(NORTHBROOK, IL, March 7, 2005) - Results of the most comprehensive analysis to date of the impact of gender differences in lung cancer incidence in the United States indicate that lung cancer rates among men are on the decline, while the rate in women remains steady. A new study in the March issue of CHEST, the peer-reviewed journal of the American College of Chest Physicians, shows that, in addition to the unequal incidence of lung cancer in men and women, there are other gender-linked differences, including subtype of lung cancer and survival rate.
"Traditionally, lung cancer has been viewed as a disease of older male smokers, but that is not necessarily the case," said the study's author, Gregory P. Kalemkerian, MD, University of Michigan Medical Center, Ann Arbor, MI. "This data supports the fact that lung cancer is becoming a bigger problem in women every year. If these current trends continue, in 10 to 15 years, the incidence of lung cancer will be identical for women and men."
Researchers from the University of Michigan Medical Center and Wayne State University analyzed data of 228,572 patients (81,843 women and 146,729 men) with lung cancer who were registered in the national, population-based Surveillance, Epidemiology, and End Results (SEER) database between 1974 and 1999. Researchers found that the incidence of lung cancer in men reached a peak in 1984, when 72.5 of every 100,000 men had the disease, then declined to 47 per 100,000 men in 1991. In sharp contrast, the incidence of lung cancer in women continued to rise to a peak with 33.1 per 100,000 women in 1991, and then remained relatively stable at 30.2 to 32.3 per 100,000 women from 1992 to 1999. These variations have resulted in a male/female incidence ratio change from 3.56:1 in 1975 to 1.5:1 in 1999. For both men and women, the median age of diagnosis was 66 years. Women made up 40.9% of patients under the age of 50 but only 35.4% of patients over the age of 50.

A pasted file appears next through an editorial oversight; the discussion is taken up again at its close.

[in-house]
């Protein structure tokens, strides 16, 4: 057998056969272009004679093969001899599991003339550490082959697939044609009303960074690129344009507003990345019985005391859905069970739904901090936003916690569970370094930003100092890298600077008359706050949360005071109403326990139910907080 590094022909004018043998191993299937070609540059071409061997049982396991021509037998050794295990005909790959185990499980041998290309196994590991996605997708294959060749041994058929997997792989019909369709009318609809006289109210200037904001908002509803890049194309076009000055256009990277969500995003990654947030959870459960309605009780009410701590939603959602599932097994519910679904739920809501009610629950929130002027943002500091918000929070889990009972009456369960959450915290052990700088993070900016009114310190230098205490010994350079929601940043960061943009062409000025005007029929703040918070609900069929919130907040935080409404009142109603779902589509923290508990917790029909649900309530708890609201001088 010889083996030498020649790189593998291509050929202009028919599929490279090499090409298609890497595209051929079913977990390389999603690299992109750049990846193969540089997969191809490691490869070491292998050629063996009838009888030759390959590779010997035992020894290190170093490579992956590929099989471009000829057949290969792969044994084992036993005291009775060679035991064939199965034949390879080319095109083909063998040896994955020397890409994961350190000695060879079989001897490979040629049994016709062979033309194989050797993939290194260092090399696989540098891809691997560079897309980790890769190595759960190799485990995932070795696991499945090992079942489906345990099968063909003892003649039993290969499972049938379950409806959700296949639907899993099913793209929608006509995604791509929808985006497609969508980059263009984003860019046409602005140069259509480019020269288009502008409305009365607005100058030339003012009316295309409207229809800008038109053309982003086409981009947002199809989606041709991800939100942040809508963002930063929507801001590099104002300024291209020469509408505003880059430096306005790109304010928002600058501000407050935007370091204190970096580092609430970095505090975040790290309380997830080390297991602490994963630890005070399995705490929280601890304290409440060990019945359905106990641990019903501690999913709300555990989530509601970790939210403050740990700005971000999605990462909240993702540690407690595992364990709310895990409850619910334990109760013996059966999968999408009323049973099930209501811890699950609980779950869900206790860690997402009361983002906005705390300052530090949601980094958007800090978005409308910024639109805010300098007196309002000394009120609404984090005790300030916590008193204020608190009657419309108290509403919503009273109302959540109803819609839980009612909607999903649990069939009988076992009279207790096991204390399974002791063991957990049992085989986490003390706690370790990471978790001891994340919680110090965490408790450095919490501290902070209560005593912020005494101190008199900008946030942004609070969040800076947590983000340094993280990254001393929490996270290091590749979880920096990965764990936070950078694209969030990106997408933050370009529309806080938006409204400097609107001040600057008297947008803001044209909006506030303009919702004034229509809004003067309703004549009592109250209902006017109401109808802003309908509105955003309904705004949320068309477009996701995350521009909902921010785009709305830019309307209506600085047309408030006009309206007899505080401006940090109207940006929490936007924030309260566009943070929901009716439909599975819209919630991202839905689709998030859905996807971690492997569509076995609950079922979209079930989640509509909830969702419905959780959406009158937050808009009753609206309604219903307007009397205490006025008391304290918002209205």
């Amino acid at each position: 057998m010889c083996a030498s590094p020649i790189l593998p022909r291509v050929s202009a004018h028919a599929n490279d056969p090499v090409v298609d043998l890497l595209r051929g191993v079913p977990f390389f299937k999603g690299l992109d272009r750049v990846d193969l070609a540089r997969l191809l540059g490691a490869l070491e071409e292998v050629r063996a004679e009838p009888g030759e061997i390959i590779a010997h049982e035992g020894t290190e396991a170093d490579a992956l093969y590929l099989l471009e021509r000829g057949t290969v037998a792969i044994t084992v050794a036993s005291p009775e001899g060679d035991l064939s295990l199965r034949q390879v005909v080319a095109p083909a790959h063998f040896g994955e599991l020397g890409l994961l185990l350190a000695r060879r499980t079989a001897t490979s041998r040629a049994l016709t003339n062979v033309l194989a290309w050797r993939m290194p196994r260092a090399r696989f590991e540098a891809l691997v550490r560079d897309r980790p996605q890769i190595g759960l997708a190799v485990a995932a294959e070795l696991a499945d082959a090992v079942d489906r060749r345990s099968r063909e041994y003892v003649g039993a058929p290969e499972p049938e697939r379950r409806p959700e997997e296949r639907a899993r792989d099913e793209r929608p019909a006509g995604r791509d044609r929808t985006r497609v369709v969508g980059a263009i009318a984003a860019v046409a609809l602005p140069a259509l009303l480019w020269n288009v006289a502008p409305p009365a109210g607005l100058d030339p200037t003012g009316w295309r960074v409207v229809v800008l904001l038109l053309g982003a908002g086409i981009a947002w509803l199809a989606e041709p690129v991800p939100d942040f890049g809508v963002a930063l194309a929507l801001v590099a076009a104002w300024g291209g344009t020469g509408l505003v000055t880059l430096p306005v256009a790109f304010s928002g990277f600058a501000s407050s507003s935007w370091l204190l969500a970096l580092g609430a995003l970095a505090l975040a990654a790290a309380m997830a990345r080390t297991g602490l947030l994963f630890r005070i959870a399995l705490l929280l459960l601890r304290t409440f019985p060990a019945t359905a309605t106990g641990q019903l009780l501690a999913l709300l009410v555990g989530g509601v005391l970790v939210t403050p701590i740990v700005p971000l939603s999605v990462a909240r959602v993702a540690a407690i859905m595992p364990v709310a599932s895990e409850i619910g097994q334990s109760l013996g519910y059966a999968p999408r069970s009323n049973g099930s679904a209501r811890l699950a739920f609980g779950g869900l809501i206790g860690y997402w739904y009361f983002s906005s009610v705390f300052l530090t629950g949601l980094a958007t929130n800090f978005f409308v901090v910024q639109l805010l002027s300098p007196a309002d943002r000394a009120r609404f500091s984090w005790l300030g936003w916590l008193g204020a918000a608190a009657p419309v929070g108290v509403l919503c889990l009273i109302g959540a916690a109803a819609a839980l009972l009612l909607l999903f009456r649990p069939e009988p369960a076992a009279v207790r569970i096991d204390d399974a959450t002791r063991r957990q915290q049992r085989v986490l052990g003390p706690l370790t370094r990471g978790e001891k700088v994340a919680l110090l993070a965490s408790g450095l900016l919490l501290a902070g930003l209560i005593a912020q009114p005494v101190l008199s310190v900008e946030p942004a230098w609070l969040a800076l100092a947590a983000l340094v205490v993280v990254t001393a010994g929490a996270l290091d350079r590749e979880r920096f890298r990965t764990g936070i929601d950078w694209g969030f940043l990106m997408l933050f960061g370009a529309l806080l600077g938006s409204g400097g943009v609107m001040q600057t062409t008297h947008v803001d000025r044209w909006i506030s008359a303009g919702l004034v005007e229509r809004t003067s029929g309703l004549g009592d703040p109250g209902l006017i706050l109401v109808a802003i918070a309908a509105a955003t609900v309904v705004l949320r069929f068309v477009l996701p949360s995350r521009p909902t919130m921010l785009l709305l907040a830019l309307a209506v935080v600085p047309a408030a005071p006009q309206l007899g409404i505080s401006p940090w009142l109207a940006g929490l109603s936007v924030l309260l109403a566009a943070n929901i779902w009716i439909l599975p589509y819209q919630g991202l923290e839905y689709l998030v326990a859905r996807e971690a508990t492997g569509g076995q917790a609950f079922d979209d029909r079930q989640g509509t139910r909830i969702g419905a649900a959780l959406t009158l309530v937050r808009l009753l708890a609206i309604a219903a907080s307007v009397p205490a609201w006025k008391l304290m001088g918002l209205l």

Contact: Arielle Green
American College of Chest Physicians 7-Mar-2005Page: 1 2 Related medicine news :1
. Gender a factor in who gets bypass surgery2
. Gender bias in child growth evaluations may miss disease in girls3
. Gender and sex hormones affect the brains pain response and more, according to new studies4
. Gender bias leaves South Asias women in poor health5
. Gender differences in brain response to pain6
. Gender and geography increase racial disparities in health care, Dartmouth study shows7
. Gender preferences in comfort foods stem from childhood8
. Gender differences apparent in psychological factors that predict later hypertension9
. Gender differences in general aviation crashes10
. Gender-specific intervention may be needed to improve diets of african-american youth11
. Gender differences in private substance abuse treatment retention